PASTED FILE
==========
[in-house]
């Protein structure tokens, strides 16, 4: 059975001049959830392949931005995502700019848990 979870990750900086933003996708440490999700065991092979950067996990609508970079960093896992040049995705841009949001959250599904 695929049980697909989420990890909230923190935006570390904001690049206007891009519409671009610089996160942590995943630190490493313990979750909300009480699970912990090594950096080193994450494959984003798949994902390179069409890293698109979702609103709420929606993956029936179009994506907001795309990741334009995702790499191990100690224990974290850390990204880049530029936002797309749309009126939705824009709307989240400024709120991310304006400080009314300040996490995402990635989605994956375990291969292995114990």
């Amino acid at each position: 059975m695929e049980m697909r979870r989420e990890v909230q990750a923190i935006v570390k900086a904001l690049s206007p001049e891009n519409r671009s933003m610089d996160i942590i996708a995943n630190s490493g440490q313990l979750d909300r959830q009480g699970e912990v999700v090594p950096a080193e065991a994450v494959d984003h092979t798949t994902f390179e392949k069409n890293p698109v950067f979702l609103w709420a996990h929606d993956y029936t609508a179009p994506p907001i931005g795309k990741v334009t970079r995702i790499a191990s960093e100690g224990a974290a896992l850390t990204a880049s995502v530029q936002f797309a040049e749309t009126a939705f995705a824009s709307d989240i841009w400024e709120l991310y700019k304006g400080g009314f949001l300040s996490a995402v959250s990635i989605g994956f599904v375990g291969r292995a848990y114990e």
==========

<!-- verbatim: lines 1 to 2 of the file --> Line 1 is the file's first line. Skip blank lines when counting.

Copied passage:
[in-house]
């Protein structure tokens, strides 16, 4: 059975001049959830392949931005995502700019848990 979870990750900086933003996708440490999700065991092979950067996990609508970079960093896992040049995705841009949001959250599904 695929049980697909989420990890909230923190935006570390904001690049206007891009519409671009610089996160942590995943630190490493313990979750909300009480699970912990090594950096080193994450494959984003798949994902390179069409890293698109979702609103709420929606993956029936179009994506907001795309990741334009995702790499191990100690224990974290850390990204880049530029936002797309749309009126939705824009709307989240400024709120991310304006400080009314300040996490995402990635989605994956375990291969292995114990």